Broadcom In 'Advanced Talks' To Purchase Symantec: Report
Symantec's stock soared 22 percent or $4.90 to $27 in after-hours trading Tuesday, which is the highest the company's stock has traded since May 2018.
Broadcom is in 'advanced talks' to buy platform security giant Symantec as the chipmaker continues to diversify its portfolio, according to a Bloomberg report.
The San Jose, Calif.-based semiconductor manufacturer could reach an agreement to buy Mountain View, Calif.-based Symantec within weeks, Bloomberg reported, though no deal has been finalized and talks could fall through. Symantec is the world's largest pure-play cybersecurity vendor, with annual sales of more than $4.73 billion.
Symantec's stock soared 22 percent or $4.90 to $27 in after-hours trading Tuesday, which is the highest the company's stock has traded since May 2018. Broadcom's stock, meanwhile, fell five percent or $12.08 to $283.25 in after-hours trading Tuesday. Symantec declined to comment, while Broadcom didn’t immediately respond to a request for comment from CRN.
[Related: Symantec Breach Exposes Purported Client List, Passwords In Demo Lab: Report]
A Broadcom-Symantec deal would be the second marriage between a chipmaker and an anti-virus vendor this decade, coming eight years after Intel purchased top Symantec competitor McAfee for $7.7 billion. The anticipated synergies never materialized, and Intel ended up spinning off McAfee to private equity firm TPG in a 2016 sale that valued the business at $4.2 billion.
The talks with Symantec come 16 months after Broadcom dropped its $117 billion bid to buy rival chipmaker Qualcomm, which was scuttled after President Donald Trump blocked the deal due to national security concerns. Since then, Broadcom has officially relocated its headquarters from Singapore to California's Silicon Valley.
Broadcom has aggressively diversified its business in recent years, purchasing data center networking provider Brocade for $5.9 billion in December 2017 and IT software giant CA Technologies for $18.9 billion in November 2018. The company, however, unloaded most of its security-related assets last year when it sold CA-owned application security testing vendor Veracode to Thoma Bravo for $950 million.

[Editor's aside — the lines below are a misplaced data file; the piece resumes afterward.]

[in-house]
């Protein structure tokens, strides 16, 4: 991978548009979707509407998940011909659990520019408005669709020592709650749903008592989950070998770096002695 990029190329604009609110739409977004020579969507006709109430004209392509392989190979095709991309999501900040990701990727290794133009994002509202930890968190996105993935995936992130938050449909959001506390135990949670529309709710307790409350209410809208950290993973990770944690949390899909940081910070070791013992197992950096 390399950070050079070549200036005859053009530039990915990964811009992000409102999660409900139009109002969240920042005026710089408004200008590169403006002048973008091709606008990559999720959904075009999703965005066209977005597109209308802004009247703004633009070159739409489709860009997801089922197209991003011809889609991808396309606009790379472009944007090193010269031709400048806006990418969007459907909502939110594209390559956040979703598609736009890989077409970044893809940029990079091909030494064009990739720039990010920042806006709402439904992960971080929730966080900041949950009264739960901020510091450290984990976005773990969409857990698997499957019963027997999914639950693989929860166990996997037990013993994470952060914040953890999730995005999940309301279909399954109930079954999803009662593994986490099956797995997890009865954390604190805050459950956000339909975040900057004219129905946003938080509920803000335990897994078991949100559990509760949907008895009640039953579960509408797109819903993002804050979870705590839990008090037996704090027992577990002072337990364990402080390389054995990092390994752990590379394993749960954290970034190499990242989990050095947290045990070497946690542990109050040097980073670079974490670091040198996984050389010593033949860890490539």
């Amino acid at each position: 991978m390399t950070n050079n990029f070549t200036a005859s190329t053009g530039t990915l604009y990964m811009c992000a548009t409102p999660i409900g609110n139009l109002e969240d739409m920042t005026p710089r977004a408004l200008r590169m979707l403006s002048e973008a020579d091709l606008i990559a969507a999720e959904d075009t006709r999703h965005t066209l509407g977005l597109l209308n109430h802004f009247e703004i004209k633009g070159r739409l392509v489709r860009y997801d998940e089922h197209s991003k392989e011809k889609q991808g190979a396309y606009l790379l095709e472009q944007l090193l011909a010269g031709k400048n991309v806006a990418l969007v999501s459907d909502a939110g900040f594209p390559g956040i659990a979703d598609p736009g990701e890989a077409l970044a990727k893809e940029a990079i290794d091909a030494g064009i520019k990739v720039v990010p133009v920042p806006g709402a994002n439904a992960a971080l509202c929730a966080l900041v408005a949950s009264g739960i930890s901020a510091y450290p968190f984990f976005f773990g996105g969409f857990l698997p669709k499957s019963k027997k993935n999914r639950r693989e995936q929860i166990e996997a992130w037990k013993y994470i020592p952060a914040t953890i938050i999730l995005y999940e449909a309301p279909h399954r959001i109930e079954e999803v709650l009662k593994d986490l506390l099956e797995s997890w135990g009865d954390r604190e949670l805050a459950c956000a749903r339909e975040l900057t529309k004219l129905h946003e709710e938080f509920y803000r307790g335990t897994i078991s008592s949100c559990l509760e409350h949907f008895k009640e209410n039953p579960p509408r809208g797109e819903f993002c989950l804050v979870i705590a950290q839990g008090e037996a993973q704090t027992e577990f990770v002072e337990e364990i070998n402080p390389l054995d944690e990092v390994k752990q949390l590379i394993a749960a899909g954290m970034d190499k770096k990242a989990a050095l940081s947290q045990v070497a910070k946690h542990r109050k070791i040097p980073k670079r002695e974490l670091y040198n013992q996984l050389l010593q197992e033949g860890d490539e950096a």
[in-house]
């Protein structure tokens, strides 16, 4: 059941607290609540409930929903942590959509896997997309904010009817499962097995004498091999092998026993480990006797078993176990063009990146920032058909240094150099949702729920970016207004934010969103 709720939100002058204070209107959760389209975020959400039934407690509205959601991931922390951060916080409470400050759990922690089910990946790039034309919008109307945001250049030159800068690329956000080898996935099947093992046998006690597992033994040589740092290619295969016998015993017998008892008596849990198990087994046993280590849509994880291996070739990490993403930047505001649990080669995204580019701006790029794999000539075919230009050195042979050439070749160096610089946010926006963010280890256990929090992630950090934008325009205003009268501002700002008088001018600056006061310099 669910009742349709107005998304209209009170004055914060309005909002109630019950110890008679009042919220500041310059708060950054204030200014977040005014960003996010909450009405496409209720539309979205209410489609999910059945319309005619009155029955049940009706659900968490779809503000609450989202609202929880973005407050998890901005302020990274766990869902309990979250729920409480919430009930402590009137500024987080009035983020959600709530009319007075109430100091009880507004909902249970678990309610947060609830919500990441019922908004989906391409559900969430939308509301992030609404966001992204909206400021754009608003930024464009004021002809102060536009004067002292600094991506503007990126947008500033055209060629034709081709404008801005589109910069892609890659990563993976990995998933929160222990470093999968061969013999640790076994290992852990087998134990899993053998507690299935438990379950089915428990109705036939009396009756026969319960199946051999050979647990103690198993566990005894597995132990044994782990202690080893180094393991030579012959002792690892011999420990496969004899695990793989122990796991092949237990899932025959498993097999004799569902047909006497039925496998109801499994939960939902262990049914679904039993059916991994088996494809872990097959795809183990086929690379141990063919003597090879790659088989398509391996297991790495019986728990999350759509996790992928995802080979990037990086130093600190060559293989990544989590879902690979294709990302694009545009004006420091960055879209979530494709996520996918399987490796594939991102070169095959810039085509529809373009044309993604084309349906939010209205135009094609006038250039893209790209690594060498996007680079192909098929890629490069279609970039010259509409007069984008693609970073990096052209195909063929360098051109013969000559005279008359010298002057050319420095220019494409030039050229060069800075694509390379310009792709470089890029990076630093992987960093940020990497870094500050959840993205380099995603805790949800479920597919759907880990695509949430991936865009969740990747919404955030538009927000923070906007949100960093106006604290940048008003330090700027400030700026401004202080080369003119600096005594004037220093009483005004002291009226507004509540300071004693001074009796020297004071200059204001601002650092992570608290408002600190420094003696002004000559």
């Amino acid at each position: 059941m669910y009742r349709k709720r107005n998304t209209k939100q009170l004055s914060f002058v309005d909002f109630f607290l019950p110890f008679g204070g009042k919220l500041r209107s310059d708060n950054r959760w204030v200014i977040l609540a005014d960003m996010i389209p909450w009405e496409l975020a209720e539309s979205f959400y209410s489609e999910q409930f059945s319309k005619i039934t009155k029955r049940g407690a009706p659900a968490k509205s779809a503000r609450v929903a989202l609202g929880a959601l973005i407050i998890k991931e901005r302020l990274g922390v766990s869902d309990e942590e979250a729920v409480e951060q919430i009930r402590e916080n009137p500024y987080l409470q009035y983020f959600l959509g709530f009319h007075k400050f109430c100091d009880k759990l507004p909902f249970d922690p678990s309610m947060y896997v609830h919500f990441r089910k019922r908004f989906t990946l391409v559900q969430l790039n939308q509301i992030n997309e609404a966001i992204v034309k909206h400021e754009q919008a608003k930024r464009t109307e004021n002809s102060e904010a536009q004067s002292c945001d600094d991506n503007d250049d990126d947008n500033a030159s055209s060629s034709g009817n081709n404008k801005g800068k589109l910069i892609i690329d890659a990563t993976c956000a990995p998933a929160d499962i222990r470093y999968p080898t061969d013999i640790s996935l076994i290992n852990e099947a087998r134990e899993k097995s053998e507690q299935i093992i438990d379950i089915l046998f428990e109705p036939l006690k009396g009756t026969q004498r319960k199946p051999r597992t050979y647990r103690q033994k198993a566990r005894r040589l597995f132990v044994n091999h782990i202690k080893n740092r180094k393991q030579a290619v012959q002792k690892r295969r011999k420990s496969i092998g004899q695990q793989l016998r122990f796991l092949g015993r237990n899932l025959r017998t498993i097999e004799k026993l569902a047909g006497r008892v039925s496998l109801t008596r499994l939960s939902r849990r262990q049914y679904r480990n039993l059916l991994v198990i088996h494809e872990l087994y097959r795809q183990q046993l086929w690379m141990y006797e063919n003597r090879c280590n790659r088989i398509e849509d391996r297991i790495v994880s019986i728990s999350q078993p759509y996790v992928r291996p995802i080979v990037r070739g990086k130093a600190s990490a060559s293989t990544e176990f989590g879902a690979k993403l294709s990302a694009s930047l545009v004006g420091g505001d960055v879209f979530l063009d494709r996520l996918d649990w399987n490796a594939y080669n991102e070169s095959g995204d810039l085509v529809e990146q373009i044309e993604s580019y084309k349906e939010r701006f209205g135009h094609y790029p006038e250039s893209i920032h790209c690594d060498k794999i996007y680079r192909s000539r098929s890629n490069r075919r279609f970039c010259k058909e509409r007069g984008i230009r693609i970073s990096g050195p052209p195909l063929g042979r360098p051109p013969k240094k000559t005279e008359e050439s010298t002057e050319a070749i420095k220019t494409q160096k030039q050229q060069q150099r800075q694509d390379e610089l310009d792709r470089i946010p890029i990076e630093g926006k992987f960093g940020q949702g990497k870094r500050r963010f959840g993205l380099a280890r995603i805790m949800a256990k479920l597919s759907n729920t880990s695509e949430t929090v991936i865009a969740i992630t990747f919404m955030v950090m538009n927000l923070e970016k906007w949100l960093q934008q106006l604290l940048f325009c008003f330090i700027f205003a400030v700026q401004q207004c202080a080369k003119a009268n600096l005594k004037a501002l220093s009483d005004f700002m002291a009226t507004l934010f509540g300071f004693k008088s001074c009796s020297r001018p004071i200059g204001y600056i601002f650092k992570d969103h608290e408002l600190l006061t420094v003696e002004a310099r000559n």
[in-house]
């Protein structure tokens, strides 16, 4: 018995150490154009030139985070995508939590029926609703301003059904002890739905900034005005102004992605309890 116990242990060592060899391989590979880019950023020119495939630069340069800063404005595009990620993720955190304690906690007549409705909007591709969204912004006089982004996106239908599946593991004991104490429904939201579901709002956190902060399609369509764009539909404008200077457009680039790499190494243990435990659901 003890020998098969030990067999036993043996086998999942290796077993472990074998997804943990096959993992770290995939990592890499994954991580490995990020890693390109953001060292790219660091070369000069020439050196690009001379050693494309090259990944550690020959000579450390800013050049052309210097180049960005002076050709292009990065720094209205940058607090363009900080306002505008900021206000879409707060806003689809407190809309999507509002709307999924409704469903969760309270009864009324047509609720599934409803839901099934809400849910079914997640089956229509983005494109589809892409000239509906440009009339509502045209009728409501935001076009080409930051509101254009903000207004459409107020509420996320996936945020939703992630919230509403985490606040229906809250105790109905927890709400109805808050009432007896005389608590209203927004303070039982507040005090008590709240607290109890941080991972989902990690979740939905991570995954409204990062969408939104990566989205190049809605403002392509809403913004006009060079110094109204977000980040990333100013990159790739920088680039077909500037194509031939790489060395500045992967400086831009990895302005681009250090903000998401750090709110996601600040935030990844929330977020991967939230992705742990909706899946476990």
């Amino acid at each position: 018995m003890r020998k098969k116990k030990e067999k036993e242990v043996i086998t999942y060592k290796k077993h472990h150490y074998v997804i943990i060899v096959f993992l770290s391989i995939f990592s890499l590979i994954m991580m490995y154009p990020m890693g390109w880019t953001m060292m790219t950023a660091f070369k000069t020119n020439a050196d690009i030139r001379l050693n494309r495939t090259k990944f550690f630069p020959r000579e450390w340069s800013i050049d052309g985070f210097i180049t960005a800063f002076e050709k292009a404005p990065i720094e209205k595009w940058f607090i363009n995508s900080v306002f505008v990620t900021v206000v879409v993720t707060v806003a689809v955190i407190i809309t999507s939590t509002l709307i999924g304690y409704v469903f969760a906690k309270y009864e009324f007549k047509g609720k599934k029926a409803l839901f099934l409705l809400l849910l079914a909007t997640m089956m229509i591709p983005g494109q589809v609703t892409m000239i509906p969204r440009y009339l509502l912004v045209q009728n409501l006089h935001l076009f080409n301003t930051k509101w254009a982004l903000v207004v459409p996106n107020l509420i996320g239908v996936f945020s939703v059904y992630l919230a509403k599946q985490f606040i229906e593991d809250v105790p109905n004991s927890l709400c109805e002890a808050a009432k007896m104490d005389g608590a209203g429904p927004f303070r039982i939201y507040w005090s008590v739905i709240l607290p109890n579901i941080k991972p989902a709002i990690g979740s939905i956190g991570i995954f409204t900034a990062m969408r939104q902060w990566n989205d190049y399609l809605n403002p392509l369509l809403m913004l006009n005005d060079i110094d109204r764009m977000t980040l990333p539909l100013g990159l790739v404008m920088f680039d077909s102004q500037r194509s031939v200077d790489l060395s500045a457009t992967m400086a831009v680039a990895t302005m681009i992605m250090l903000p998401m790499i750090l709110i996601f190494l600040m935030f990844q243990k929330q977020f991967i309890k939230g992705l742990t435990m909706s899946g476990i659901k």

Symantec has been rumored to be an acquisition target previously, with Reuters reporting in November 2018 that private equity giant Thoma Bravo had approached the company to express interest in a takeover. A month later, though, CNBC reported that Thoma Bravo was having discussions with Intel and McAfee majority owner TPG about purchasing a controlling stake in Symantec's top competitor.
A deal that gives Thoma Bravo a majority stake in McAfee would kill any talks Thoma Bravo has had with Symantec about buying the company, CNBC said in December.
The last 14 months have been tumultuous for Symantec, culminating in the sudden May 2019 resignation of company President, CEO, and Board Member Greg Clark from all roles effective immediately. Since then, Symantec has been led on an interim basis by former Novellus Systems Chairman and CEO Richard Hill.
Clark's departure continued the executive brain drain atop Symantec, with President and COO Michael Fey leaving in December to take the CEO position at Mesosphere and EVP and CFO Nicholas Noviello announcing plans to depart Symantec in January.
Bloomberg reported late last year that CMO Michael Williams and Brandon Rogers, senior vice president of the go-to-market team, had also left the company. Symantec declined to comment on that report.
Meanwhile, activist investor Starboard Value said in an August 2018 regulatory filing that it believed shares of Symantec were undervalued at the time of purchase, and that it hopes to change the makeup of Symantec's board to unlock more value. A month later, the company reached an agreement with Starboard to name three new independent members to the company's board of directors.
Symantec also announced in September that it had finished its internal probe into concerns raised by a former employee and deferred $12 million of revenue that had been recognized in the quarter ended March 2018. The probe identified certain behavior inconsistent with the company's code of conduct, and referred the matter to Symantec for appropriate action.
And in June, Guardian Australia reported that a February data breach at Symantec had given hackers access to account numbers, passwords, and a purported list of the company's prominent Australian clients. Symantec characterized the breach as a "minor incident" since it involved a self-enclosed demo lab that didn't host sensitive personal data and wasn't connected to the company's corporate network.